Why elections matter (a political post)

For the next 18 or so months, we will be treated to the predictable insanity known as presidential campaigns. During this time, like many others, I will be tempted to throw my television out with the rest of the garbage so I don’t have to endure asinine advertising.

Considering that I can’t find anyone who actually enjoys the national campaign season, it’s a wonder that people turn out to vote at all. We’re probably fortunate that people do vote, even if those numbers as a percentage of the eligible voting public are embarrassing to the world’s leading democracy.

Except for die hard party loyalists (whose numbers are dwindling), many voters split their votes between Republicans and Democrats. There’s something that inspires pride in being able to declare independence from the two major political parties. A good chunk of these independent voters, if asked, probably say they vote for the candidate based on some factor or another. (Some of these factors I’ve heard over the years, though, are disheartening: I can think of one fellow who wouldn’t vote for a particular presidential candidate because he didn’t like the guy’s wife.) In its most basic form, the candidate’s character earns the vote.

This is wrong. Wrong wrong wrong. If you are this type of voter, please stop doing this. Here’s why.

One single candidate (say to the U.S. Congress) can not make any difference at all. There are 435 Representatives and 100 Senators. We elect those folks, not a “boss” who will get things done. Every candidate can say he or she will work to change things in Washington, but that candidate has as much chance of affecting change as he does in changing how the traffic lights operate in Washington. It all sounds nice, but it’s baloney. No one individual can foist change upon the entrenched establishment.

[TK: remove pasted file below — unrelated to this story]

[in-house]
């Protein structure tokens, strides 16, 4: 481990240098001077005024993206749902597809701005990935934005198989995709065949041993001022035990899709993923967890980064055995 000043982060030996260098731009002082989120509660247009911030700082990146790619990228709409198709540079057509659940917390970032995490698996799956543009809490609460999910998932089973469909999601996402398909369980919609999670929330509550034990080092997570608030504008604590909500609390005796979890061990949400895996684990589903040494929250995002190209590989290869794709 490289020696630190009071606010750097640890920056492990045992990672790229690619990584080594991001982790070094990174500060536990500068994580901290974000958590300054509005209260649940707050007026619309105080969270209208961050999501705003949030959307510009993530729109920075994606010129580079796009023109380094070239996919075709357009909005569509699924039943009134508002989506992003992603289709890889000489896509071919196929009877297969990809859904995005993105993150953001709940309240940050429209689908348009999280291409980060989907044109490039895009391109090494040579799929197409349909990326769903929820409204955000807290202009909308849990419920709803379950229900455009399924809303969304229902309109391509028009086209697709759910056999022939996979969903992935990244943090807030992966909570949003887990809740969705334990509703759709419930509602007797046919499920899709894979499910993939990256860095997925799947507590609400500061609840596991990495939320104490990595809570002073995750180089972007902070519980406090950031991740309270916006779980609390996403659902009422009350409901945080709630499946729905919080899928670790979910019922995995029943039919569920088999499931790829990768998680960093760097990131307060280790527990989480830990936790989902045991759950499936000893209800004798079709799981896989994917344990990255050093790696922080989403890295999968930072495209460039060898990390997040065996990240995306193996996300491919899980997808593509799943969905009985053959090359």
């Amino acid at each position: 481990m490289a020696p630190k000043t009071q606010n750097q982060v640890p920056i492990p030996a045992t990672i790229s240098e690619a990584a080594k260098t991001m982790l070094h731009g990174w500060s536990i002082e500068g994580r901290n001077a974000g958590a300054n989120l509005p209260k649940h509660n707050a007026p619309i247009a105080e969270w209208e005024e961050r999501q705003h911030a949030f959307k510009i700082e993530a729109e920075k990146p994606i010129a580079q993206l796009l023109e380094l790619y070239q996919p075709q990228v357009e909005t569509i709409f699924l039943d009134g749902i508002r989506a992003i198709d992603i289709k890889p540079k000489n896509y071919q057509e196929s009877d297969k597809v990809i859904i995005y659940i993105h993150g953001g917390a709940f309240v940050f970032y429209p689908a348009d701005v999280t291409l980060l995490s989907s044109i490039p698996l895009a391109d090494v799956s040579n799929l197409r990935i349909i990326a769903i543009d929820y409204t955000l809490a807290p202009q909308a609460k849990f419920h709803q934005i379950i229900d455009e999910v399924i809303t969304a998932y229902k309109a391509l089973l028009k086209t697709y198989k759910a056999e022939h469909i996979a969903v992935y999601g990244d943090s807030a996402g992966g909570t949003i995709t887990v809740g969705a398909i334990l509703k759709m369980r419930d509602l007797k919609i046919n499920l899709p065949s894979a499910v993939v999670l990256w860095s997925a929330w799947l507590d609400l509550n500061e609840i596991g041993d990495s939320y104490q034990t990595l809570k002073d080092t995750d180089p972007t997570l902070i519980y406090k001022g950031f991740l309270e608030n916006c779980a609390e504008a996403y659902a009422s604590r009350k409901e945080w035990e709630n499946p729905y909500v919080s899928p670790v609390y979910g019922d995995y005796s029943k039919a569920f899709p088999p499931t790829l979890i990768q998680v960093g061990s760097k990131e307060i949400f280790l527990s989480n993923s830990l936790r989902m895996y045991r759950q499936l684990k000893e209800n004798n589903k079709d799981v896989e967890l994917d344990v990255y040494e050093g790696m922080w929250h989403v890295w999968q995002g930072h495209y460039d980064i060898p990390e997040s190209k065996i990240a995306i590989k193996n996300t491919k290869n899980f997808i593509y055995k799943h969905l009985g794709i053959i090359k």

So why bother voting at all?

The answer is simple: collectively we voters are choosing which political party will control the agenda and direction of the country.  We voters are choosing which party will make and approve judicial nominations. We are choosing which party will act—or not act—on climate change. We are choosing which party will make decisions based on accepted science or mythology.

From my perspective, the Democratic Party is more likely to nominate and approve federal judges who are not right-wing ideologues. The Democratic Party is more likely to listen to scientists when asking for answers about climate change or vaccination policies.

Don’t get me wrong. The Democrats are far from perfect. They are disorganized, dysfunctional, and often disappointing. But the alternative is disconcerting. They reject the science of climate change, even though over 90% of scientists agree that climate change is real and likely caused by human activity. Republicans seem more interested in expanding the power of corporations (I’m still waiting for Hobby Lobby to show up for Mass) than in limiting the ability of corporations to affect elections. Republicans are more likely to favor judicial appointments that are out of the mainstream thought of the population.

If you happen to agree with the Republican agenda, that’s great—then please vote for them. But if you happen to disagree with their agenda, yet you still vote for them because their candidates talk about “bringing values” to Washington…well, you need to stop fooling yourself. Voting for a candidate that belongs to a party whose agenda you dislike is unwise.

Our nation faces big problems that require solutions that cannot easily be explained on a bumper sticker or in a seven-second sound bite. We need to stop listening to the individual candidates and start understanding the agendas of the two parties vying for our support. The best way to figure out what the parties are likely to do is to look at their recent record, not what they and their candidates (and anonymous supporters like “Americans For Whatever”) say in TV ads.

Educate yourself. Talk to people who are well informed. Don’t talk to the candidates or party representatives. Make a wise decision and support the party whose agenda you believe is the right one for the nation.

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